If you run out of your meds early, it is best to return to the doctor for a new script and ask him/her to write on the script “okay for early refill.” Most PMD’s may accommodate a one-time request, but likely terminate you as a patient if you continue to request early refills.
The short of it, do your best to make your prescription last until your refill date. If you’re taking more pain meds because your pain has increased, ask your doctor to increase your dosage at your next visit.
It is an unwritten (i.e. fictitious) rule among pharmacists that they can only fill a prescription for a controlled substance on the 29th day after the last identical prescription for that substance has been filled.
They have this unwritten rule because of the very real law that states that even though a pharmacist fills 45 times the number of prescriptions that a doctor writes, they are still *equally liable* in cases of diversion or mis-use.
Depends on the medication. I have got my Tramadol filled after 27 days and other times at the same pharmacy they said I had to wait 28 days but never more than 28. The only reason I do this is because I see my doctor every 95 days and on the last refill I usually do not get a new one for 33 or 34 days and do not want to run out.
I have a script for oxycodone, 15 mg, 4 a day. Can I have it filled on day 28 or not til day 30? My insurance will allow it to be filled. Seems most pharmacies here say they are a 30 day pharmacy.
one pharmisist tells me he will have script ready on 28th. insurence has allready aproved. I go there today to pick up different script and ask different pharmisist will it be ready tomorrow, the 28th as i was told by her counter part. she says no not until the 1st. I am going out of town, so she says if I have some proof. Airline reservations, or hotel reservations because we are driving, then she could do it. what's up with that?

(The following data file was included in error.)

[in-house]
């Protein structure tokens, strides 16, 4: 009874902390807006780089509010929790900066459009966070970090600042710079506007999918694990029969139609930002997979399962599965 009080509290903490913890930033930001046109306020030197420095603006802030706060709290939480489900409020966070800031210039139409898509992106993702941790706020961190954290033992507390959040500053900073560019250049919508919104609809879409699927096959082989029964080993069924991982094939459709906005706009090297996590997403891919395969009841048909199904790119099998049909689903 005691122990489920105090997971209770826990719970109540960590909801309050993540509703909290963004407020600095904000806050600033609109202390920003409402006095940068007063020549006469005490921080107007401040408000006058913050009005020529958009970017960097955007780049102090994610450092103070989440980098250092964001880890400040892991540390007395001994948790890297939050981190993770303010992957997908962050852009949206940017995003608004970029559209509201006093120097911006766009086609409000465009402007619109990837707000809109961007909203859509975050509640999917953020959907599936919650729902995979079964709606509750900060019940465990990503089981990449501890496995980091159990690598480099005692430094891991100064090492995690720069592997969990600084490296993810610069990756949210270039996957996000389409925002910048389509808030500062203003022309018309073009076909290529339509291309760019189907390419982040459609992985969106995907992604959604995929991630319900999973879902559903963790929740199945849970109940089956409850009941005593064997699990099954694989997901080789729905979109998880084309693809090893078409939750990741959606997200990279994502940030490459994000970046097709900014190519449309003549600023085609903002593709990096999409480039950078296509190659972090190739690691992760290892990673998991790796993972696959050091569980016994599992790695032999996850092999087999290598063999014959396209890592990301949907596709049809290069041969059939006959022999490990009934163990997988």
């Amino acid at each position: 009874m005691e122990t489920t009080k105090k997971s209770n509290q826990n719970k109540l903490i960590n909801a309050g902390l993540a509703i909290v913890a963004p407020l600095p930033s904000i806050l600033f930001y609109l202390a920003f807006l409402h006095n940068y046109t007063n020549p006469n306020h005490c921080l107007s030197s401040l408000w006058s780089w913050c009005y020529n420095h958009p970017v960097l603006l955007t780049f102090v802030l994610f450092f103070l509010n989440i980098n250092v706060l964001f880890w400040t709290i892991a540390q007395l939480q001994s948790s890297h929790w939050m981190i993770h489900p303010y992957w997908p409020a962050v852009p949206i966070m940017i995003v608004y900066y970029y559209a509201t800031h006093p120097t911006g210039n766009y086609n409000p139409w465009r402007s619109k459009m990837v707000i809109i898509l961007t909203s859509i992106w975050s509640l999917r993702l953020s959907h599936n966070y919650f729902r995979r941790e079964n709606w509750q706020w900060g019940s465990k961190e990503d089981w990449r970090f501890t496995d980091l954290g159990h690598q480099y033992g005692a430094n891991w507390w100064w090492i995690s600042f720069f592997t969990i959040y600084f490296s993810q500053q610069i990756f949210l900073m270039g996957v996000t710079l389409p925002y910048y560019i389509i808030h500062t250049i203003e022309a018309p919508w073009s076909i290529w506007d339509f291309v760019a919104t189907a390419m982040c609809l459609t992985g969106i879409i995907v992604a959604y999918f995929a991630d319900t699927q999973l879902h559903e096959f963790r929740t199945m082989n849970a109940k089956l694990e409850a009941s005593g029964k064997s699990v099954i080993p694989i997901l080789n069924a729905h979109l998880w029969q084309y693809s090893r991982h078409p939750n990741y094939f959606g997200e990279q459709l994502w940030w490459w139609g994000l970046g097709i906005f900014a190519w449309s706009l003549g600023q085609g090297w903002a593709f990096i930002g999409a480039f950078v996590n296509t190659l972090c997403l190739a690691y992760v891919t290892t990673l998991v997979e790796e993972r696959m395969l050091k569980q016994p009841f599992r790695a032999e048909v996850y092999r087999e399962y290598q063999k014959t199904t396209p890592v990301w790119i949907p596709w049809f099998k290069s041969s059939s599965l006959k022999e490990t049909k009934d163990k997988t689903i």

I get 120 7.5/325 oxycodone a month and I fill them at Walgreens. They always fill my script 3 days early. I also get 75 2mg Xanax a month and they fill those 3 days early too.
I have been taking Klonopin (clonazepam) daily for 17 years. Today I took my new prescription to the pharmacy at an Illinois Mariano's grocery (division of Roundy's/Kroger grocery) -- first time I ever used them (since they have the Teva generic I prefer). The pharmacist claimed that they cannot fill or refill a 30-day supply until ALL -- 100% -- of the prior prescription has been filled! She claimed that they implemented that rule a few weeks ago after a government agent (DEA?) told them at a meeting that that is what is required by law. I have a hard time believing it, especially since we are only talking a C-IV substance, not a C-III or C-II like an opioid.
She also claimed that as long as I have insurance, I am not permitted to pay cash (which, with a discount card, is often cheaper for me than insurance) for any controlled substance. I *definitely* don't believe that one... I have frequently paid cash for some Klonopin rx's at the same pharmacy where I also have insurance (including at CVS..which is also my plan's drug administrator!).
Has anyone ever heard either of those claims? And what do you think of them. On the "can't pay cash for controlled substance if have insurance" claim I got her to admit that it must just be a Mariano's policy... though I doubt that even *that* is really true. Any thoughts?
Well that depends on who is working and their ability to count. The date of the rx or the day you picked up your meds. Whether you've been flagged or not. Insurance or cash is not a factor. Carasoprodol 60 pills 3 per day, always a written script, never refills. Last script date on bottle 12/01/17. The tech told me it would be ready 12/22/17.
Yes 28 days is the limit..Also the day you fill DOES NOT COUNT. Ex... You go to the pharmacy on the 5th and fill your medication, but they don't start counting until the sixth,,, So the 6th would be day 1 as you count your 28 day span until you fill again.